They should all go: Ian Healy

Cricket Australia chief James Sutherland has declared the controversial rotation selection policy will be shelved for the upcoming Ashes campaigns as the fallout continues after Mickey Arthur’s shock axing.

In what shapes as another last-minute change to Australia’s game plan for reclaiming the urn, CA have decided to turn its back on one of the key initiatives of the regime led by cricket boss Pat Howard and chief selector John Inverarity.

The rotation policy, or “informed player management” as Inverarity called it, had been designed to prevent players, particularly fast bowlers, from injury and burnout but was despised by many, including a host of former Test greats and broadcast partner Channel Nine.

But Sutherland said it would not be used for this year’s back-to-back Ashes series.

“I think certainly looking ahead to the Ashes series in England and next summer in Australia you won’t see any of that rotation policy, as you call it, in the fashion that we have in the past,” Sutherland said on ABC radio in Melbourne.

“It’s about providing opportunities to players for a team that’s in transition so the selectors can see, give players opportunities at international level and see how they cope with that and respond.

“For well over a decade the Australian selectors have adopted a policy of doing that particularly with one-day cricket.

“I’ve got no doubt that will continue but for Ashes Test matches we will day in day out be picking our best team.”

Sutherland’s comments come just a day after Arthur was sensationally dismissed and replaced by former Test batsman Darren Lehmann, who was not a fan of the policy.

“We have to create cricketers, not athletes,” Lehmann said in an interview last October.

“We can help the players with a bit of sports science but we shouldn’t be pushing it down their throats. We have to be smart.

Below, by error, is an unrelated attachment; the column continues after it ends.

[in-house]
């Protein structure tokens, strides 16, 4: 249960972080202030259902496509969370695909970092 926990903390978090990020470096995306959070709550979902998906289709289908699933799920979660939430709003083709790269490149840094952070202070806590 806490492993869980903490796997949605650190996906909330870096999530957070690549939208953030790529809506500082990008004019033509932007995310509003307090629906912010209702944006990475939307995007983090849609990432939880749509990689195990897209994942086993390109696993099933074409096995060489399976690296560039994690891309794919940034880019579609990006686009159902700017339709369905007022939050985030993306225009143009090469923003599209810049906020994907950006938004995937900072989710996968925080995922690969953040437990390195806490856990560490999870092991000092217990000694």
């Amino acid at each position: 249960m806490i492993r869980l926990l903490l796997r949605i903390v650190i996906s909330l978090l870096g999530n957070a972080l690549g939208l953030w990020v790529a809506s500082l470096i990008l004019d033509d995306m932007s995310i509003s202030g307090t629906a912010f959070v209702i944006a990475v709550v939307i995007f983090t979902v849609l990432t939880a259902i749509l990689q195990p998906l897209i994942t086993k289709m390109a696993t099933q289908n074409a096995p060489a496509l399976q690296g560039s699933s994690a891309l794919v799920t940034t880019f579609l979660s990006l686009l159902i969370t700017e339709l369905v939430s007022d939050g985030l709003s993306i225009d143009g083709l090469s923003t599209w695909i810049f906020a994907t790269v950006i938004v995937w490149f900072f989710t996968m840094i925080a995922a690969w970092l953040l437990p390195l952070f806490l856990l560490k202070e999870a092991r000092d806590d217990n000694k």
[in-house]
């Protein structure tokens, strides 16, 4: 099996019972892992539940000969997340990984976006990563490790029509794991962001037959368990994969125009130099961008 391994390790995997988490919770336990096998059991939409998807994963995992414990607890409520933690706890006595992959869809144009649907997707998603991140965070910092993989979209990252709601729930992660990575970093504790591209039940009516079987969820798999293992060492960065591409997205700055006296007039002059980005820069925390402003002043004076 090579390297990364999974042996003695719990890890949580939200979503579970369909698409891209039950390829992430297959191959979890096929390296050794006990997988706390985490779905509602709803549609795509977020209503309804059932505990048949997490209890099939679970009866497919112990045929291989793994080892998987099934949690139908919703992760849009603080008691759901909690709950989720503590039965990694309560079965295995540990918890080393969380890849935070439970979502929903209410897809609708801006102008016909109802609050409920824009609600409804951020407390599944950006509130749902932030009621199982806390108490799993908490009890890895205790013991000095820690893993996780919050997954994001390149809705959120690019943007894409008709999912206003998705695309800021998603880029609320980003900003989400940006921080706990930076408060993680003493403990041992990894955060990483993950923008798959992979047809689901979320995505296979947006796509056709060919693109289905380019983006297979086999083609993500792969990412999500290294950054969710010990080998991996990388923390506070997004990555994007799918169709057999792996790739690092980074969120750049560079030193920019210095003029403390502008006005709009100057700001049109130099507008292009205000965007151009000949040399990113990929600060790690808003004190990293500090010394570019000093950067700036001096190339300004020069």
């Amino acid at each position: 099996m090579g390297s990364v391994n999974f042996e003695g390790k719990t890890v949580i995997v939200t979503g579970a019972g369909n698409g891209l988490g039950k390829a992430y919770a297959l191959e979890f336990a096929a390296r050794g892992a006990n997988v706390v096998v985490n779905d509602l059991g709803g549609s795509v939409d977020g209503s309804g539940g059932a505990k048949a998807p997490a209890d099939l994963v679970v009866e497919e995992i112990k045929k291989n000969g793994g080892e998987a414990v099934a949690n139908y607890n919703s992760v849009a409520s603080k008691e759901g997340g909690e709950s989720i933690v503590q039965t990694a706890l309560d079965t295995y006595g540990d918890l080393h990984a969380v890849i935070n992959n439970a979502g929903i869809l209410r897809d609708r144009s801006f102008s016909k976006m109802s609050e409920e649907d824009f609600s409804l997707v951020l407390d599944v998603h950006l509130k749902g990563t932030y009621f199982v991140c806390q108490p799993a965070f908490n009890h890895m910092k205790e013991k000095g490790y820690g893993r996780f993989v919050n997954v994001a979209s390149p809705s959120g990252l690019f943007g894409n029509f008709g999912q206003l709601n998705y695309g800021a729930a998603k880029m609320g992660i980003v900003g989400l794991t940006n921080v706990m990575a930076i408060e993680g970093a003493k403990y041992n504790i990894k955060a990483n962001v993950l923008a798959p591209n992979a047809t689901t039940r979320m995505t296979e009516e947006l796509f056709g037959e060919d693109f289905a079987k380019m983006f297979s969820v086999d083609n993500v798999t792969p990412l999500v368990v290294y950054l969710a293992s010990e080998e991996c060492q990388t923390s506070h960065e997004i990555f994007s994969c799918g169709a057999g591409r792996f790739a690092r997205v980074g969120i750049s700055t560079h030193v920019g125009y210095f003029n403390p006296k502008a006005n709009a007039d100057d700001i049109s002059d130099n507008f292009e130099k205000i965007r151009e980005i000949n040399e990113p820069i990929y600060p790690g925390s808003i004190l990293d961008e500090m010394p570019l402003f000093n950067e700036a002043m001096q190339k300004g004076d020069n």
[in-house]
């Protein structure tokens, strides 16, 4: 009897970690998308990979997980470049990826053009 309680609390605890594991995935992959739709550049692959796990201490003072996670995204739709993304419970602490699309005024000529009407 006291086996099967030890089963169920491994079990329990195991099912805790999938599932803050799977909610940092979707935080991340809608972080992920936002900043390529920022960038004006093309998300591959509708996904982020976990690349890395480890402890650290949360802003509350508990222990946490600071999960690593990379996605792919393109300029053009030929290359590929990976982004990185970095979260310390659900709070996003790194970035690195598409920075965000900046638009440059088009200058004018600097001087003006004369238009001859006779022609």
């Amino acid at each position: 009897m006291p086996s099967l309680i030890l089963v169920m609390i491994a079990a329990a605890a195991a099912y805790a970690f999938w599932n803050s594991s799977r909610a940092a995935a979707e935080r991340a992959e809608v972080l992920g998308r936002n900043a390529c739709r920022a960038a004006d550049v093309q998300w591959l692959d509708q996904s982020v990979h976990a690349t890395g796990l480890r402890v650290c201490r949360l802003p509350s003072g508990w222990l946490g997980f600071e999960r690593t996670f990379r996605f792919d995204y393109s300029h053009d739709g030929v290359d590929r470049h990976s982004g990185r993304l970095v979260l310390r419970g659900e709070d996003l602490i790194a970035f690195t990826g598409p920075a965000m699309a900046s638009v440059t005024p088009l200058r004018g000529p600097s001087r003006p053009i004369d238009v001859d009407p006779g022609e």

“I think Australia must pick its best side for each and every game it plays. Pick the best side for conditions.

“If that means someone is playing all the time, so be it.”

Sutherland also admitted Arthur had been made a “scapegoat” for the recent failures by the national team.

“To some extent people will no doubt say Mickey Arthur is a scapegoat in this and to some extent he is but realistically as head coach you need to take responsibility for the performance of the team,” Sutherland.

“The players also need to stand up. We all do.”

CA were constantly under fire last summer over their selections.

They were criticised for unveiling a rookie pace attack for the deciding third Test against South Africa, which they lost heavily and surrendered their chance to claim the No.1 world ranking.

Channel Nine also slammed CA in January when crowd favourite David Warner was rested at the same time as injured captain Michael Clarke for the start of the ODI series against Sri Lanka.

The network, which recently signed a $590 million TV deal, said last week that they would be having a bigger say in team selection, but CA denied this would be the case.

The original release of this article first appeared on the website of Hangzhou Night Net.

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